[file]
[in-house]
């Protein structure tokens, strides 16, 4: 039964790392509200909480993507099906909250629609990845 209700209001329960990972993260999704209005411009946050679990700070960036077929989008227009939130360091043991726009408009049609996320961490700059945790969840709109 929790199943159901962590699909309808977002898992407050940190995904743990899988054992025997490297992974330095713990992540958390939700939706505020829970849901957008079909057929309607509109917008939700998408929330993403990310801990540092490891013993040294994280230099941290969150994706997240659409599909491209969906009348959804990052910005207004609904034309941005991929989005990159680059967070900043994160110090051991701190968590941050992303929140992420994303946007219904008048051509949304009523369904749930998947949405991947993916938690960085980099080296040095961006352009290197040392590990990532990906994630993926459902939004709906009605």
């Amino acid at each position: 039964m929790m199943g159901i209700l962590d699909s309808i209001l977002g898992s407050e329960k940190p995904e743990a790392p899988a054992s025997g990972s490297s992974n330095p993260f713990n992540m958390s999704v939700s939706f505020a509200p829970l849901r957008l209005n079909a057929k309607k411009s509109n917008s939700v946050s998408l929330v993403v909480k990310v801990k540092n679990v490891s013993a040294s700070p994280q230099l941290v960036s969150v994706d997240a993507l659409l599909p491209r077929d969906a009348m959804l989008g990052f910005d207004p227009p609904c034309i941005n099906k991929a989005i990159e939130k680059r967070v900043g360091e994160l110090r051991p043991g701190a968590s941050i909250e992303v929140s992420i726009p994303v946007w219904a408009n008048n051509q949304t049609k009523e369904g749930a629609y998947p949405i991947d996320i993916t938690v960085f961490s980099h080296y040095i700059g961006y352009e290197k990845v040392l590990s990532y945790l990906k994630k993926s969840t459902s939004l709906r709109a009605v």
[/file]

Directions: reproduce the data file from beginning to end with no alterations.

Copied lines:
[in-house]
């Protein structure tokens, strides 16, 4: 039964790392509200909480993507099906909250629609990845 209700209001329960990972993260999704209005411009946050679990700070960036077929989008227009939130360091043991726009408009049609996320961490700059945790969840709109 929790199943159901962590699909309808977002898992407050940190995904743990899988054992025997490297992974330095713990992540958390939700939706505020829970849901957008079909057929309607509109917008939700998408929330993403990310801990540092490891013993040294994280230099941290969150994706997240659409599909491209969906009348959804990052910005207004609904034309941005991929989005990159680059967070900043994160110090051991701190968590941050992303929140992420994303946007219904008048051509949304009523369904749930998947949405991947993916938690960085980099080296040095961006352009290197040392590990990532990906994630993926459902939004709906009605």
């Amino acid at each position: 039964m929790m199943g159901i209700l962590d699909s309808i209001l977002g898992s407050e329960k940190p995904e743990a790392p899988a054992s025997g990972s490297s992974n330095p993260f713990n992540m958390s999704v939700s939706f505020a509200p829970l849901r957008l209005n079909a057929k309607k411009s509109n917008s939700v946050s998408l929330v993403v909480k990310v801990k540092n679990v490891s013993a040294s700070p994280q230099l941290v960036s969150v994706d997240a993507l659409l599909p491209r077929d969906a009348m959804l989008g990052f910005d207004p227009p609904c034309i941005n099906k991929a989005i990159e939130k680059r967070v900043g360091e994160l110090r051991p043991g701190a968590s941050i909250e992303v929140s992420i726009p994303v946007w219904a408009n008048n051509q949304t049609k009523e369904g749930a629609y998947p949405i991947d996320i993916t938690v960085f961490s980099h080296y040095i700059g961006y352009e290197k990845v040392l590990s990532y945790l990906k994630k993926s969840t459902s939004l709906r709109a009605v």